But Detroit has still been held back by its failure to capture foreign investors, scared away by the city’s ills.

“The first step in solving a problem is recognizing that you have a problem, and the second step is actually doing something about it,” Baruah said.


In Washington, Sen. Carl Levin (D-Mich.), a Detroit resident, noted that the city was known for its grit and resilience.

“I know deep in my heart that the people of Detroit will face this latest challenge with the same determination that we have always shown,” Levin said.

Sen. Debbie Stabenow, his fellow Democrat from Michigan, expressed a similar sentiment. “This is certainly one of the greatest challenges Detroit has faced in its long history,” she said, “but the people of Michigan’s largest city have met and overcome tremendous challenges in the past. There are so many positive things happening across the city, and I have every confidence that Detroit will emerge even stronger and more resilient.”

Detroit has long been known as Motor City, but automobile production has been leaving the area for decades. U.S. auto companies, like all automakers worldwide, have increasingly become global operations.

During the recession, GM and Chrysler were bailed out by the U.S. government and saved from bankruptcy. Their sales have rebounded strongly, but the automakers have in the process become much leaner operations.

Only the reopening of factories and other facilities will help the city reverse its slide, said Chrysler Chief Executive Sergio Marchionne, when he discussed the automaker reinvestment in the region in March.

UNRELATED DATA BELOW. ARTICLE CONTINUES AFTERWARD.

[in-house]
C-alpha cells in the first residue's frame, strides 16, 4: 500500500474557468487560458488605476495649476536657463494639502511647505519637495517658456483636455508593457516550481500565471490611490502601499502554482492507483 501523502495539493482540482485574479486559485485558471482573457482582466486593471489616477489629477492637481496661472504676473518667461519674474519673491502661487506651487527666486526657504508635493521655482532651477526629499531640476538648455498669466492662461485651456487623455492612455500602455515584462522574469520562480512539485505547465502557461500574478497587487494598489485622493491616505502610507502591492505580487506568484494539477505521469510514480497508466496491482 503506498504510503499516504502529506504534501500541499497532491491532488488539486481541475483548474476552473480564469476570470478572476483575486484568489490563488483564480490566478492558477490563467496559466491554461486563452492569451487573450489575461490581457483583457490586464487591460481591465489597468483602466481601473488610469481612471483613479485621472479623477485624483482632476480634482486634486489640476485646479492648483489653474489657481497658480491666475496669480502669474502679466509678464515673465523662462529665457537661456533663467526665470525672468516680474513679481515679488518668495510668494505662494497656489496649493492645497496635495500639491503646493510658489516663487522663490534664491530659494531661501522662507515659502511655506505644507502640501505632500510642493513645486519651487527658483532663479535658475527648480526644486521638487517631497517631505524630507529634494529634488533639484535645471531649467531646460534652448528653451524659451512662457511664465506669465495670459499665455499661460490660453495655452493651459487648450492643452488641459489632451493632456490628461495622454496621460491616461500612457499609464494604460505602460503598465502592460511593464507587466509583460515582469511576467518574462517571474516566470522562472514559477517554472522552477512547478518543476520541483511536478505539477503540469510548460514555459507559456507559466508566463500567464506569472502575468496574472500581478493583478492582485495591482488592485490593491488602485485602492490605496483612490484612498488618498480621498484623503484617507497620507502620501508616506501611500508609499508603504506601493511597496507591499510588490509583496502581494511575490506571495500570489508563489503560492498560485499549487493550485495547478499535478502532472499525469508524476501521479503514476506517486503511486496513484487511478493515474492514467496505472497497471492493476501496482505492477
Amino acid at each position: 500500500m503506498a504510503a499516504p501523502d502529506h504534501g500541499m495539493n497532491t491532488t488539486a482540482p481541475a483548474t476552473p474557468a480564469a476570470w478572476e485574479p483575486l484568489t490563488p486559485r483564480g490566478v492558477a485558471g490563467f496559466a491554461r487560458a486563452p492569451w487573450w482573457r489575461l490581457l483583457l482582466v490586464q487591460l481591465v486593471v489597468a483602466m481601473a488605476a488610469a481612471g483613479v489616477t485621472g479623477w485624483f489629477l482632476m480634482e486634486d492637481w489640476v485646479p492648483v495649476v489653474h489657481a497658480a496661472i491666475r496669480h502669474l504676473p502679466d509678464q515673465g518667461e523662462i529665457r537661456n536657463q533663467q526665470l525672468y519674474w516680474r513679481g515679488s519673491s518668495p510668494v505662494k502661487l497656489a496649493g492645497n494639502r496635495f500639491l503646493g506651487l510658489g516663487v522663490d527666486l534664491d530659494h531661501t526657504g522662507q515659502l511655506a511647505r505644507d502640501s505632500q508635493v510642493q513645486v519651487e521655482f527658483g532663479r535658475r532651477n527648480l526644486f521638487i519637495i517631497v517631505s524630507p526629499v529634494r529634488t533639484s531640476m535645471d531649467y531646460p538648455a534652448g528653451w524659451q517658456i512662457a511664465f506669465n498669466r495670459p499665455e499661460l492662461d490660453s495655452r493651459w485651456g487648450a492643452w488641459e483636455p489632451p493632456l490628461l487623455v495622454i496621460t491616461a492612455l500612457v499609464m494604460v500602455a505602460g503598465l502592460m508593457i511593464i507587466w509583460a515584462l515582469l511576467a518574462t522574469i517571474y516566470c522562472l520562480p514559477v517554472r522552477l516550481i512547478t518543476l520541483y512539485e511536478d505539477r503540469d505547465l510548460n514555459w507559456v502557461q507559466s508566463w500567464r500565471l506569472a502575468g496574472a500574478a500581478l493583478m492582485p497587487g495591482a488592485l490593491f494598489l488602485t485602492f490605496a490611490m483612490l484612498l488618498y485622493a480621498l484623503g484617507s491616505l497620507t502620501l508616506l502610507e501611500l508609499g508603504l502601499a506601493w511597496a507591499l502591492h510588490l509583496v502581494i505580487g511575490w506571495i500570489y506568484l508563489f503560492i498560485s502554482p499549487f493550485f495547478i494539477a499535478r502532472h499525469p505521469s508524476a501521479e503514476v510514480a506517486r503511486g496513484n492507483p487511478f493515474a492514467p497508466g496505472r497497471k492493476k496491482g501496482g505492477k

“You’ve got to invest in plants and businesses in the area to effectively cause the repopulation of your residential areas, and people that live close to the plant live here, and effectively start rebuilding this city as a viable community. ... The more people who do this, the better Detroit ultimately will be,” Marchionne said.

Detroit’s woes extend beyond the auto industry’s exodus, and the city hasn’t been helped much by some of its recent civic leaders.

Between 2002 and 2008, then-Mayor Kwame Kilpatrick ran what prosecutors later described as a “private profit machine” out of City Hall by taking bribes and rigging millions of dollars of contracts for a friend’s excavating company. One fundraiser, Emma Bell, testified that she gave Kilpatrick more than $200,000 in political donations, pulling cash from her bra during private meetings. Internal Revenue Service agents said Kilpatrick had managed to spend $840,000 beyond his mayoral salary.

In March, Kilpatrick was convicted of 24 charges, including racketeering conspiracy; he awaits sentencing.

The current mayor, David Bing, who was elected in 2009, began tearing down abandoned buildings as part of a revitalization effort for the city, but he lamented what he called a sense of “entitlement” among some residents who he said were unwilling to accept painful moves, such as leaving homes in abandoned neighborhoods and helping repopulate other areas.

Bing has announced that he will not seek reelection when his term expires at the end of 2013.



Times staff writers Brian Thevenot in Los Angeles and Richard Simon in Washington contributed to this report.